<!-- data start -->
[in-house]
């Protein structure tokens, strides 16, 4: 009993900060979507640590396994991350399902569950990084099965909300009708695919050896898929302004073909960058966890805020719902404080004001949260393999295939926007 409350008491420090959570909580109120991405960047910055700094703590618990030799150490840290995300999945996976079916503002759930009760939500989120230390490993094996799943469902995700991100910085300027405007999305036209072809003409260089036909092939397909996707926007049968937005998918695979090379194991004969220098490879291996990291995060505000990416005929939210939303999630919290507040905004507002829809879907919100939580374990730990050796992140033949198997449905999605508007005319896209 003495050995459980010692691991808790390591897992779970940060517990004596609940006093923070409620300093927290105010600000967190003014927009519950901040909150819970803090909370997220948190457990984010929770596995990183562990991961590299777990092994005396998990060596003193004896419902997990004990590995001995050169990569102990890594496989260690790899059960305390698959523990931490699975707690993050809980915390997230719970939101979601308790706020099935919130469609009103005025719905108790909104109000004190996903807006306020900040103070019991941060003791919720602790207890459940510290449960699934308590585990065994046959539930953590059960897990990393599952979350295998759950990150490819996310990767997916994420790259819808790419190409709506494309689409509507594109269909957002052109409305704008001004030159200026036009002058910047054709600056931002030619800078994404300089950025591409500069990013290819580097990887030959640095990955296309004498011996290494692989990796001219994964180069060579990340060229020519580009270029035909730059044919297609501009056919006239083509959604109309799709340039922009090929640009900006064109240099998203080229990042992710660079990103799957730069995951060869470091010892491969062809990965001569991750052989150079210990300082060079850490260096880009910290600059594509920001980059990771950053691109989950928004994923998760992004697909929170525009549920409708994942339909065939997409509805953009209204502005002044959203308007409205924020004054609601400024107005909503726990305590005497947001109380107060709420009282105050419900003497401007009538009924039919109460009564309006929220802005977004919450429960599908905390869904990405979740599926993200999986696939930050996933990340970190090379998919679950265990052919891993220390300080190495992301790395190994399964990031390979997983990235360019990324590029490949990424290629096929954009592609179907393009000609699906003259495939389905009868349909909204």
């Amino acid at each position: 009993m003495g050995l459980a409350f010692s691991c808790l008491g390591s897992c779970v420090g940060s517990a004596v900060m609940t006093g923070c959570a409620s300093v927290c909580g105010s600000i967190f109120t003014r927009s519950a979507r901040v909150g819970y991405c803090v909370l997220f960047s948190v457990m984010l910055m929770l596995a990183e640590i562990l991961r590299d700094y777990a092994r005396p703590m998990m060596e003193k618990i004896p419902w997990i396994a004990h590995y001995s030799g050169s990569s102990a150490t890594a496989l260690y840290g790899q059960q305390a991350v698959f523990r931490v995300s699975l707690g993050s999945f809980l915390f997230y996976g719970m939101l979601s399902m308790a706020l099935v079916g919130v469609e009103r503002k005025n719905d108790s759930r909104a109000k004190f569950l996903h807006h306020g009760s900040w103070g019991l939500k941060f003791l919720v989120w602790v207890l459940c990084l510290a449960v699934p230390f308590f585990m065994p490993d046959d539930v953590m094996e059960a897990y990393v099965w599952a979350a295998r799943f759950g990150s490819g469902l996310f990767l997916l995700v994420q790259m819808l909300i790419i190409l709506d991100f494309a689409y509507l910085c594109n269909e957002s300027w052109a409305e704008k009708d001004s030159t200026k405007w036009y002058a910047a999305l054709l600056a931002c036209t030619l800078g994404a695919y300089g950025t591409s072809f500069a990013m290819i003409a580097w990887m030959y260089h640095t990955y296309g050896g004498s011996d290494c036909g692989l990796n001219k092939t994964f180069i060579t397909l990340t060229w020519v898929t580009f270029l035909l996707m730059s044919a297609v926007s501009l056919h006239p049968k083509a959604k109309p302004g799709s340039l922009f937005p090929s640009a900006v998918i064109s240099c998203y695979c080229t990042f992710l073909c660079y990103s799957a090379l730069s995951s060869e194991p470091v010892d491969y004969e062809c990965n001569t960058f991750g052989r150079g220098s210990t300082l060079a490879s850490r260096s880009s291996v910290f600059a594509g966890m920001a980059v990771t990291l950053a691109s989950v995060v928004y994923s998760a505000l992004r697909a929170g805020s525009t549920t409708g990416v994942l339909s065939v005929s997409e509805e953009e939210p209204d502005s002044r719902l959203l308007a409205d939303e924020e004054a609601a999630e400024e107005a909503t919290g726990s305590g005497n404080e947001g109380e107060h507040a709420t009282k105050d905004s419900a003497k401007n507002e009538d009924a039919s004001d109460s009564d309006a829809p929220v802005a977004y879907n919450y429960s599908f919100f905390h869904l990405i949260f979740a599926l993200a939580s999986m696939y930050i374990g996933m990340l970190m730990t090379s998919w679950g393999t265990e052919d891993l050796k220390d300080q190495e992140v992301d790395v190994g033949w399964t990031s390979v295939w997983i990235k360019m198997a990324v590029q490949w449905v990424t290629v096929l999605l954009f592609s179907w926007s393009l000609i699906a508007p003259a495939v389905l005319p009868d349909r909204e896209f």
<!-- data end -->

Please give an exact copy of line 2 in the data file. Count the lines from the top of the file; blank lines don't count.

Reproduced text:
């Protein structure tokens, strides 16, 4: 009993900060979507640590396994991350399902569950990084099965909300009708695919050896898929302004073909960058966890805020719902404080004001949260393999295939926007 409350008491420090959570909580109120991405960047910055700094703590618990030799150490840290995300999945996976079916503002759930009760939500989120230390490993094996799943469902995700991100910085300027405007999305036209072809003409260089036909092939397909996707926007049968937005998918695979090379194991004969220098490879291996990291995060505000990416005929939210939303999630919290507040905004507002829809879907919100939580374990730990050796992140033949198997449905999605508007005319896209 003495050995459980010692691991808790390591897992779970940060517990004596609940006093923070409620300093927290105010600000967190003014927009519950901040909150819970803090909370997220948190457990984010929770596995990183562990991961590299777990092994005396998990060596003193004896419902997990004990590995001995050169990569102990890594496989260690790899059960305390698959523990931490699975707690993050809980915390997230719970939101979601308790706020099935919130469609009103005025719905108790909104109000004190996903807006306020900040103070019991941060003791919720602790207890459940510290449960699934308590585990065994046959539930953590059960897990990393599952979350295998759950990150490819996310990767997916994420790259819808790419190409709506494309689409509507594109269909957002052109409305704008001004030159200026036009002058910047054709600056931002030619800078994404300089950025591409500069990013290819580097990887030959640095990955296309004498011996290494692989990796001219994964180069060579990340060229020519580009270029035909730059044919297609501009056919006239083509959604109309799709340039922009090929640009900006064109240099998203080229990042992710660079990103799957730069995951060869470091010892491969062809990965001569991750052989150079210990300082060079850490260096880009910290600059594509920001980059990771950053691109989950928004994923998760992004697909929170525009549920409708994942339909065939997409509805953009209204502005002044959203308007409205924020004054609601400024107005909503726990305590005497947001109380107060709420009282105050419900003497401007009538009924039919109460009564309006929220802005977004919450429960599908905390869904990405979740599926993200999986696939930050996933990340970190090379998919679950265990052919891993220390300080190495992301790395190994399964990031390979997983990235360019990324590029490949990424290629096929954009592609179907393009000609699906003259495939389905009868349909909204």